Jessica: One thing to be aware of is these numbers are, as Jason is saying, snapshotted, which means this number is recorded each night probably around like 10 p.m. Eastern or something. So when you’re looking at these, you’re actually looking at the previous night’s snapshots.
Jason: Actually, I got the information that. It’s an 8 p.m. snapshot, 8 p.m. Eastern snapshot of that number. So you know, if you’re looking at it 7:54 and the number is high, you know, you can catch your breath and wait six minutes and look at it again. Or better yet, you can go click on the workbench, you know, and actually, take a look at what it is. But it will give you a very good idea of what the current snapshot is. You know, for the practice that we’re looking at right now, 249 workbench claims. Pretty significant to be even on a workbench of 8 a.m. And so that should raise a red flag for you. That you’ve got something in your office that’s broken because your office staff or you if you’re responsible for it, should be working those claims and getting those driven much, much lower than 249 if not zero for the health of your practice. So let’s tie a bow on this one.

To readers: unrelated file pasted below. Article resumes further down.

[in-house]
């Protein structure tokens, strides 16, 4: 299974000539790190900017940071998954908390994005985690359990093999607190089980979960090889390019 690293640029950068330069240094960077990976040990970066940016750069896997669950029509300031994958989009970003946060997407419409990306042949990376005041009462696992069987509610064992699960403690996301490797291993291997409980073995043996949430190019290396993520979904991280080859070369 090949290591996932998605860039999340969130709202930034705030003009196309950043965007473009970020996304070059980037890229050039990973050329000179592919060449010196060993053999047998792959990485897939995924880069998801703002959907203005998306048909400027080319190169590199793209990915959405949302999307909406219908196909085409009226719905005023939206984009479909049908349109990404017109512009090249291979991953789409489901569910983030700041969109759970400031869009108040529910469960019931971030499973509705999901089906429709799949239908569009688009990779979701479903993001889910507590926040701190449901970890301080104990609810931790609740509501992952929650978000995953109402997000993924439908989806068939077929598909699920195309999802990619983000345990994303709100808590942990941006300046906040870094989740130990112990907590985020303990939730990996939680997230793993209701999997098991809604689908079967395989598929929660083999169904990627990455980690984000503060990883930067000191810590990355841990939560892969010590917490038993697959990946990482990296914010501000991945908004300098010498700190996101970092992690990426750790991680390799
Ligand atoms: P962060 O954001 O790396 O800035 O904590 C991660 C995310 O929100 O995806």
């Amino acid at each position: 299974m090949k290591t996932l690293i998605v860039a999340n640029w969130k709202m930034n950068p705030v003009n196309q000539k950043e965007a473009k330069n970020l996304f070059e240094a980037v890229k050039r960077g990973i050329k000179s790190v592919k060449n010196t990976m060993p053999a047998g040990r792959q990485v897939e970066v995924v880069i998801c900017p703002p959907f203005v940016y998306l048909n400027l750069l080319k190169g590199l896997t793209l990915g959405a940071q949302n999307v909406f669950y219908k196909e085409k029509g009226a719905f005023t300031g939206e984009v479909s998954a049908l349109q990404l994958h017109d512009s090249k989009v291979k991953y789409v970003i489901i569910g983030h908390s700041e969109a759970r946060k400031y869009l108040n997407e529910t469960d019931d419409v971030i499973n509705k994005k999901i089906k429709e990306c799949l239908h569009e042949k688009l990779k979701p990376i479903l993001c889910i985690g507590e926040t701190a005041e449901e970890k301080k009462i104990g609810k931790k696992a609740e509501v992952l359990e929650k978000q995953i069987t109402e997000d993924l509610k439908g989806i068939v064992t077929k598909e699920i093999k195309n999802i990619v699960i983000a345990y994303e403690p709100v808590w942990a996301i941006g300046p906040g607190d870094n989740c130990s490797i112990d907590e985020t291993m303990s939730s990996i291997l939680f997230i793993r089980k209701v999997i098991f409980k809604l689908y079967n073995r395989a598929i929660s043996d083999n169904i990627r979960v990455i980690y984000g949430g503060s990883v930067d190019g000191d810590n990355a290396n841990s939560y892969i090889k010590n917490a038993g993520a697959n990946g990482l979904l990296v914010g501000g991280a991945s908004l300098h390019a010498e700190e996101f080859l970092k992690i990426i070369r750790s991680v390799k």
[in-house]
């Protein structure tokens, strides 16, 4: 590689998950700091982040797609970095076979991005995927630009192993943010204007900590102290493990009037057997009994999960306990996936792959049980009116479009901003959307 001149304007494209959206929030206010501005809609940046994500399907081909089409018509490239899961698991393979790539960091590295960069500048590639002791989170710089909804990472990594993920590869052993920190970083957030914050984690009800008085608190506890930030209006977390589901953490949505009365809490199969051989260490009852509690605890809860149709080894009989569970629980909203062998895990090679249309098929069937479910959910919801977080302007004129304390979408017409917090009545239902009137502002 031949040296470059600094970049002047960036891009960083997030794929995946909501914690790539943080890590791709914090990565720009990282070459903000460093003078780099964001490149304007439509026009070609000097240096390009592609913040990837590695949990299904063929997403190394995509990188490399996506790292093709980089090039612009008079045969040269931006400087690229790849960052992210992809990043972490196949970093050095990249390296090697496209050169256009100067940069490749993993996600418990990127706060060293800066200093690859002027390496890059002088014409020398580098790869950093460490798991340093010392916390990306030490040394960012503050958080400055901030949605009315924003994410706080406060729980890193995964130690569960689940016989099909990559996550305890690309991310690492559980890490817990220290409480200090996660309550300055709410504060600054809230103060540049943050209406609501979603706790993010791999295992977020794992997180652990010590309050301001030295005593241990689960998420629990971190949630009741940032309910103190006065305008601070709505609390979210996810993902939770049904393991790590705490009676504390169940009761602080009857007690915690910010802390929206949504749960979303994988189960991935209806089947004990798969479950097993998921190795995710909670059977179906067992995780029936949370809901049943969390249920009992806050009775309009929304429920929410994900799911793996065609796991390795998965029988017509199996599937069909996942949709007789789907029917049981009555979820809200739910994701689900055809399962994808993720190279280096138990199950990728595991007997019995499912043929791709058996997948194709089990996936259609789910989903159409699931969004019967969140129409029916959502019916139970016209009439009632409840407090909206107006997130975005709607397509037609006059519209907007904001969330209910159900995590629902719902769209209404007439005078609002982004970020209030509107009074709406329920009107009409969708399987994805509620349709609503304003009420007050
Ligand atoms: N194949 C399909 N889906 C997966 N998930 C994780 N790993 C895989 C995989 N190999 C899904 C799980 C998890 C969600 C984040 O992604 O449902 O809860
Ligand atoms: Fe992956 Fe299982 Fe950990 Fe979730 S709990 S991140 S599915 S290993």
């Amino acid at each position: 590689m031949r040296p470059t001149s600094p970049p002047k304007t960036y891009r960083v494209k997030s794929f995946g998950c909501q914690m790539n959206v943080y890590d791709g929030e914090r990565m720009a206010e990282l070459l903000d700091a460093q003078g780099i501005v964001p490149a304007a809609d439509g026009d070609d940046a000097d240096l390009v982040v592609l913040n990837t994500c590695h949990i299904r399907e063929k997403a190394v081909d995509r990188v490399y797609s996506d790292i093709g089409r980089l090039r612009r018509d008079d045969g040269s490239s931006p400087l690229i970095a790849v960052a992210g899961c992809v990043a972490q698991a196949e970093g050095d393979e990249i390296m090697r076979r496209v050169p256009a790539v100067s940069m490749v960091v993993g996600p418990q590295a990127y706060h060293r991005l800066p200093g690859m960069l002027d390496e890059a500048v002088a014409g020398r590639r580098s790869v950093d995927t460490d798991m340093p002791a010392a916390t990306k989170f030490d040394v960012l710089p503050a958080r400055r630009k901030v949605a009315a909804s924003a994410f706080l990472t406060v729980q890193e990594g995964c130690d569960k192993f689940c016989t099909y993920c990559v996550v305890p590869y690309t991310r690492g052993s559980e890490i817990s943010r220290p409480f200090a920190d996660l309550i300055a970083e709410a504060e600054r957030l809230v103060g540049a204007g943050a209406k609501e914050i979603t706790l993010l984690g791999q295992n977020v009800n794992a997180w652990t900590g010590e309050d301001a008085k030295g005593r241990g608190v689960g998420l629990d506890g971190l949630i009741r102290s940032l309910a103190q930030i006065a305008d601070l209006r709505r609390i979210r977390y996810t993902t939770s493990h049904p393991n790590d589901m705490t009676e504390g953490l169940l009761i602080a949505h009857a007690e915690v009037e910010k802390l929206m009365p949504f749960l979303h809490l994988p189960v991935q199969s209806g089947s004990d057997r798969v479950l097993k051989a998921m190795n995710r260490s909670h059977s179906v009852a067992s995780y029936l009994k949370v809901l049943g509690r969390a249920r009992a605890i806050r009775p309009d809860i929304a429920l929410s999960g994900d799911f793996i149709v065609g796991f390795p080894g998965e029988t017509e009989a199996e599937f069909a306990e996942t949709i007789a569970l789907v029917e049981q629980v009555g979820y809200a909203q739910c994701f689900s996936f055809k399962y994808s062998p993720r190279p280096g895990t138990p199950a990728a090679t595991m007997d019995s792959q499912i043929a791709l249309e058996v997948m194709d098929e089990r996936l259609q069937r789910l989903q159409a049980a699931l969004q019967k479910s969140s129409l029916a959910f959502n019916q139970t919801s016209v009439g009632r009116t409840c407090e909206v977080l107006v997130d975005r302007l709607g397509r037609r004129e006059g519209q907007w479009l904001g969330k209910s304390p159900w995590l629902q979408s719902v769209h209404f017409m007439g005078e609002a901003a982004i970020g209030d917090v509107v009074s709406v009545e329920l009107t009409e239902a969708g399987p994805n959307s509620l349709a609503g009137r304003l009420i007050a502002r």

Your day to day you’ve got the transactions coming in, we recommend a check and cash report. They can do that throughout the day. That doesn’t have to be end day, the second the check comes in. They can go, they can reconcile it, add it to a deposit slip. I know a couple of practices that do that. I don’t know if it’s common practice. But at the end of the day, they can go and do that check and cash report. It should be a part of an everyday process that you’re doing. I know some very successful practices that only do it once a week. They have, typically, lower volume. For your high volume practices, this is recommended every single day. The summary report helps you get both a financial snapshot of what should be deposited as well as an operational snapshot of patients that showed up, the actual dollars that were billed out so you can see, you know, what’s happening there and gives you some key indicators on how the day went as far as cancels or no-shows as well.